Still, seeing as I do think that arresting settlement growth is critical both to the peace process as well as Israel's long-term longevity, it is important to think of tactics for making that happen. So I tentatively forward a few proposals -- not meant as a firm commitment to any of them as either necessary or sufficient, but an effort to get ideas flowing.

(1) Increased support for efforts aimed at revitalizing the Israeli left (e.g., OneVoice and TULIP). Israelis are always going to be in the best position to stop the settlements from destroying their state -- but the pro-peace left in Israel has been largely moribund since the second intifada, and has largely been ignored by its international peers.

(2) Better policing of the pro-Israel tent in the US. I am absolutely in agreement that not any and every group which claims to be "pro-Israel" should be allowed to get away with it -- if they advocate "solutions" to the conflict that are manifestly anti-Israel and outside the consensus of the broader Jewish community, they should be expelled. But in recent years this has been a one-sided standard -- left-wing groups have been closely scrutinized (sometimes rightly so), while their conservative counterparts have gotten a free hand, even when the advocate policies (like one-statism) that are clearly considered beyond the pale. No more: the onus is on mainstream Jewish groups like the AJC and ADL to come down hard on politicians and organizations -- putatively "Zionist" or not -- which endorse one-statism and encourage settlement growth. What Americans consider to be "pro-Israel" has influence in Israel-proper -- to the extent that the consensus Jewish-American position is clearly and unabashedly anti-settlement and anti-one state, that will strengthen forces inside Israel pushing for those same results.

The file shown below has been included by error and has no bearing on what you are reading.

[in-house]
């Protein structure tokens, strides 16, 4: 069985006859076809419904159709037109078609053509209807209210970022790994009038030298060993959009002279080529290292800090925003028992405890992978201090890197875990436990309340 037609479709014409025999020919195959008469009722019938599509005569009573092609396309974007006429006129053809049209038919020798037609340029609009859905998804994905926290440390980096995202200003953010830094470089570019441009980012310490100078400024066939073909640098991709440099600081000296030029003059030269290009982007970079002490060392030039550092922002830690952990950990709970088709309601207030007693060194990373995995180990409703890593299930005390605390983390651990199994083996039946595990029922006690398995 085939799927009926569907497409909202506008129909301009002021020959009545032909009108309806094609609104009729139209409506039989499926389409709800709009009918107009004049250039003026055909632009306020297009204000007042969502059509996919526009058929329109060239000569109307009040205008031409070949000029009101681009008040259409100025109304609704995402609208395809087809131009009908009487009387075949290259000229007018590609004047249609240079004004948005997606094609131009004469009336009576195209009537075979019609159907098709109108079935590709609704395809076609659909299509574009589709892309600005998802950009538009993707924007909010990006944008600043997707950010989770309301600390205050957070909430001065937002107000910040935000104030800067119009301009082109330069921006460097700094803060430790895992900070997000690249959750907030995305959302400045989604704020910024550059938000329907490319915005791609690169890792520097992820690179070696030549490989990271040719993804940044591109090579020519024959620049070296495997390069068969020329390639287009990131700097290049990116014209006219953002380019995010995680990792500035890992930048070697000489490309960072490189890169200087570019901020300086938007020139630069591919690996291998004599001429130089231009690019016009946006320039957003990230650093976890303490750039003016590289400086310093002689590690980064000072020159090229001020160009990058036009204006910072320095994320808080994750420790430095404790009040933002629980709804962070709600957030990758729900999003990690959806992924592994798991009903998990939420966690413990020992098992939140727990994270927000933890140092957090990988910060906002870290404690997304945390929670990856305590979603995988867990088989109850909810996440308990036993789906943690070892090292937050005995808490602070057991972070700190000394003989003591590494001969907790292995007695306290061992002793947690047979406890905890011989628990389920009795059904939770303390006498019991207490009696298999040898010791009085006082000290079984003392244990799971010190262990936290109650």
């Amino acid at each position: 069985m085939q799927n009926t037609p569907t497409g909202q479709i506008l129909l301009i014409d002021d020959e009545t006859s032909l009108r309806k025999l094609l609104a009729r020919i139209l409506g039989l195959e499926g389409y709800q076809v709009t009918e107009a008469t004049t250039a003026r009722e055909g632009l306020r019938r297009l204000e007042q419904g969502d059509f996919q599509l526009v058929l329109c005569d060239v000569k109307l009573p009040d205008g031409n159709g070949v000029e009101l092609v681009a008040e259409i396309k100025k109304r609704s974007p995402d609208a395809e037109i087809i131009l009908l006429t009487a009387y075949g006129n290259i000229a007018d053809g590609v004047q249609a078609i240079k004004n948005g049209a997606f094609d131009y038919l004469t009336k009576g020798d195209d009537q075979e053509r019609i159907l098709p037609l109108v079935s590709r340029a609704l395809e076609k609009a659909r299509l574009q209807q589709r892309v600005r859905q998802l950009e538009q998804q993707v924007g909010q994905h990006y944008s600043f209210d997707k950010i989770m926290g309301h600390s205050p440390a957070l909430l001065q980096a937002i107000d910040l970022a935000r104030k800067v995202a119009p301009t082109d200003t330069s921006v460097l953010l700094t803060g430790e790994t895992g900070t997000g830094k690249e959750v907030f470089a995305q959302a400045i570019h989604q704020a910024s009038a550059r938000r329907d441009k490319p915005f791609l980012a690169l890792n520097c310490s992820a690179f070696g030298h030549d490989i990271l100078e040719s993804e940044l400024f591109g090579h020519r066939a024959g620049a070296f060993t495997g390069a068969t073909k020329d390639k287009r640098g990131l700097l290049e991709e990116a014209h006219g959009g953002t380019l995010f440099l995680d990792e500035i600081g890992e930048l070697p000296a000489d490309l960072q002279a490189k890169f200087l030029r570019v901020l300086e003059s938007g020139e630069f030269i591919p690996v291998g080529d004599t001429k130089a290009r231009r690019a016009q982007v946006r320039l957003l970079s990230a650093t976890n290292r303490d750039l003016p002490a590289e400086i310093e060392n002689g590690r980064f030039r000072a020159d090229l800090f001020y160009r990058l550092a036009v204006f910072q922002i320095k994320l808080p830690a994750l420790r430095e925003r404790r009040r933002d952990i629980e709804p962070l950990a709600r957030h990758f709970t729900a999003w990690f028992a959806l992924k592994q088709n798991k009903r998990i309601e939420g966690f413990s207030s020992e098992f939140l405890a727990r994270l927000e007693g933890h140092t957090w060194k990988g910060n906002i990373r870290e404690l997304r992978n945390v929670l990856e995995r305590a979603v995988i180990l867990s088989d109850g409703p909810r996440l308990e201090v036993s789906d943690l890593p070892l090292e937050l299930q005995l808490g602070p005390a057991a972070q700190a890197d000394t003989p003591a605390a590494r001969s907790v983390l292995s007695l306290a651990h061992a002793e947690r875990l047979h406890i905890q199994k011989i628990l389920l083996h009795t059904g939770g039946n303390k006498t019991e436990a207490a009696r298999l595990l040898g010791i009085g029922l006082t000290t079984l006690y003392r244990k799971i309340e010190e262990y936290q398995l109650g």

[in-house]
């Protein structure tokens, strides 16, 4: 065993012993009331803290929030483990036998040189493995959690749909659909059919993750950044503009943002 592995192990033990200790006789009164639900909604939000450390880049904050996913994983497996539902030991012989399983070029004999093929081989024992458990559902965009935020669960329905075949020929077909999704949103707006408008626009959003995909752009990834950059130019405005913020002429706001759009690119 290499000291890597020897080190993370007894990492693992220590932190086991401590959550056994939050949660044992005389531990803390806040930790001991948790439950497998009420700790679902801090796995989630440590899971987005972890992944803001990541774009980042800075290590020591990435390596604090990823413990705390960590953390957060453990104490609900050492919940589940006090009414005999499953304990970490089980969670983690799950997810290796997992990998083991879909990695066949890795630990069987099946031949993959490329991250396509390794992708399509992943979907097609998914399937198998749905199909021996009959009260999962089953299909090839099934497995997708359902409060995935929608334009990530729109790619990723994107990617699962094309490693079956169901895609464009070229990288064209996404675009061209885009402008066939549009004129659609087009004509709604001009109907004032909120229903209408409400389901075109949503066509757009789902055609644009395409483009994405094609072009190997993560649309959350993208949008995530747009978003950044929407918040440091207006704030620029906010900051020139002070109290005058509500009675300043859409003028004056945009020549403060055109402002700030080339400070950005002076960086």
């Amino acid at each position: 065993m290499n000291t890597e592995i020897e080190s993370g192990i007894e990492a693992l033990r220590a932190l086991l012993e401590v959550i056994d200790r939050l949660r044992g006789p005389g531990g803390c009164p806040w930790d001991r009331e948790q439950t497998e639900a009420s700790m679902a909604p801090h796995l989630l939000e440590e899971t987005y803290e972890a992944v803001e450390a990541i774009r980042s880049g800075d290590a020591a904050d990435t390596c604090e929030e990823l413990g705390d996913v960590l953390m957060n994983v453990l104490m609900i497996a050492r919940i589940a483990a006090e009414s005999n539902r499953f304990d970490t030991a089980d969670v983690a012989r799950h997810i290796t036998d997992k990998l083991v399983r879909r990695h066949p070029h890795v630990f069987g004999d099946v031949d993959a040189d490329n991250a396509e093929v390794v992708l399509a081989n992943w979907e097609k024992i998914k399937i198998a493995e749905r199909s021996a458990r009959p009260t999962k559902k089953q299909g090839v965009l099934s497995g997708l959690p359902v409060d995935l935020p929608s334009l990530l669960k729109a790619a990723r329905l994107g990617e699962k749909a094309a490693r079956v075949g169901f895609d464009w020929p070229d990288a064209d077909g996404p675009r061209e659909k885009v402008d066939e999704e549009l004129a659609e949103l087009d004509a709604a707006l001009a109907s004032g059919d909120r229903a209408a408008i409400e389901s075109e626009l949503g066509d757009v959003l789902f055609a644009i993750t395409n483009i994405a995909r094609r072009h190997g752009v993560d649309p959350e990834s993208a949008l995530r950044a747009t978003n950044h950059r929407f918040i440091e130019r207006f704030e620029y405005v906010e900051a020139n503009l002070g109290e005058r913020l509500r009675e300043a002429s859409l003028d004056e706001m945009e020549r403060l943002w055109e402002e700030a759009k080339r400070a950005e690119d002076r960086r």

Monday, March 19, 2012

Automatic Self-Defense, Redux

In the wake of the Trayvon Martin shooting, and in particular this piece by Michael Skolnik on how he has the privilege of "never looking suspicious", I thought I might repost this piece of mine from 2010, wherein I relate the following story:
I've never been stopped "on the street" by a cop. But I do remember one time when I was a teenager playing "hide and go seek in the dark" by my house. I was crouching behind a leaf pile in my front yard, wearing a dark hoodie, when a cop pulls up behind me. It could not have possibly looked more like a stakeout, and I knew it. So I stood up and heartily waved at the cop, who looked at me for a moment, then kept driving. There is no way in hell he would have just kept driving if I was Black.

See also this one from 2006 ("They'll pull me aside sometimes because they say I fit the description. Yeah. Young black male. I always 'fit the description.'").

It's Not What You Do, It's Who You Are

Remember the hoopla when rapper Common visited the White House? Conservatives were aghast, complaining that Common (and the rap community in general) glorified guns and violence, bragging about the weight of his Uzi and how "I hold up a peace sign but I carry a gun." These violent rap lyrics were responsible for violence and bloodshed in the inner cities, as a generation of Black youths grew up thinking that the way to be cool and authentic was to pack heat. Ever keen on blame-throwing, conservatives asked why prominent Black leaders weren't speaking out against this poison.